Purpose: To examine the validity, reproducibility, and responsiveness of the Oxford Hip Score (OHS) in patients with femoroacetabular impingement (FAI).
Methods: One hundred twenty-six consecutive patients with FAI and 550 patients undergoing total hip arthroplasty (THA) completed the OHS and the Hip Outcome Score (HOS) at baseline and at 6 and 12 months postoperatively. The patients also rated the global treatment outcome ("How much did the operation help your hip problem?") on a 5-point Likert scale. Sixty-eight FAI and 96 THA patients completed the OHS twice within 2 weeks so that we could assess its reproducibility.
Results: The reproducibility of the OHS was good and was similar for THA and FAI patients (standard error of measurement of 5.6% for THA and 6.2% for FAI and intraclass correlation coefficient of 0.97 for both FAI and THA). In the FAI group, the correlations between the OHS and HOS subscale scores were strong (r = 0.67 to 0.85). The internal responsiveness (standardized response mean) of the OHS in FAI patients was high and similar to that of the HOS (from 0.84 to 1.48 for the OHS and from 0.75 to 1.53 for the HOS). External responsiveness was confirmed by the strong correlations between the change scores for the 2 instruments (r = 0.60 to 0.76) and between the change scores of the OHS and the global treatment outcome score (r = 0.52 to 0.60). No floor or ceiling effects were found, and internal consistency was high (Cronbach α = 0.94). Exploratory factor analysis showed a 2-factor structure for the OHS in both the THA and FAI groups.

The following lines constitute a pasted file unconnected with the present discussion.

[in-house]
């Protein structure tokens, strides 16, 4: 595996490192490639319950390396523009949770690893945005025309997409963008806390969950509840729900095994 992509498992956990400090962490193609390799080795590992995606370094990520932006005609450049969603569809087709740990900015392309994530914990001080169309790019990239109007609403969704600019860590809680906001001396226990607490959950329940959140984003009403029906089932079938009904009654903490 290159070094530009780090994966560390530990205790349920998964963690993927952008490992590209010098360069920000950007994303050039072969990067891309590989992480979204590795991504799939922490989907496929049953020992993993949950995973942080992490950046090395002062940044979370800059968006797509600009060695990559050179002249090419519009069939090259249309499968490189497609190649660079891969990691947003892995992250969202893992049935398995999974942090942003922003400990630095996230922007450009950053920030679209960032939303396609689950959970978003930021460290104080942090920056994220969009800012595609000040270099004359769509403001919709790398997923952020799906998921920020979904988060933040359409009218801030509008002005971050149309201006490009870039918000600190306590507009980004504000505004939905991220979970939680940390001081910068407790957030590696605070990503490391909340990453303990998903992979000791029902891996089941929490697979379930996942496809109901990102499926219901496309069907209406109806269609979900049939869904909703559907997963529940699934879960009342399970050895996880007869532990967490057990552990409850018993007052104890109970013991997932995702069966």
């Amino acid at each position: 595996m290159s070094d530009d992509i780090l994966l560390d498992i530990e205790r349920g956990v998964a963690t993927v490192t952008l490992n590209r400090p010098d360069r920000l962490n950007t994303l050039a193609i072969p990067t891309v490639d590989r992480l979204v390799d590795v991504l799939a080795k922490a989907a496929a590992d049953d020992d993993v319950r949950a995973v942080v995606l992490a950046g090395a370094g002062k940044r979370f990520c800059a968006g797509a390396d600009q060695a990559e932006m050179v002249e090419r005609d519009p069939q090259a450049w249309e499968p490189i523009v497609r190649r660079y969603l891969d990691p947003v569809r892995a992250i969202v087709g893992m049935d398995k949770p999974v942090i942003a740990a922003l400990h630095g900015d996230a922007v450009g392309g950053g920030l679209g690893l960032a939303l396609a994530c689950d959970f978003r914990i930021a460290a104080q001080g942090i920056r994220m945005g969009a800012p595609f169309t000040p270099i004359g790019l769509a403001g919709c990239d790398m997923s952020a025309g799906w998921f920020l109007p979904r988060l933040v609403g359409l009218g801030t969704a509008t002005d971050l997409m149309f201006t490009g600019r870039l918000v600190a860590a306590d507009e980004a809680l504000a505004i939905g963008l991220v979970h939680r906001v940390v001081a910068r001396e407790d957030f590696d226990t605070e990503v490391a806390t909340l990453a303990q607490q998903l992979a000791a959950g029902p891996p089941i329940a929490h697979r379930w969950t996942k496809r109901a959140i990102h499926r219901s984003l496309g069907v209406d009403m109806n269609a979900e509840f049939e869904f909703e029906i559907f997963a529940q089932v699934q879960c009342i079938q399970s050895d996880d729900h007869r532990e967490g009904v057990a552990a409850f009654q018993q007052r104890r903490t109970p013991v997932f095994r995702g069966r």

Conclusions: We conclude that the OHS, though originally developed for patients undergoing THA, represents an appropriate outcome instrument for assessing pain and function in FAI patients treated with arthroscopy or mini-open surgery.
Level of evidence: Level III, diagnostic study of consecutive patients (without consistently applied reference gold standard).
Copyright © 2015 Arthroscopy Association of North America. Published by Elsevier Inc. All rights reserved.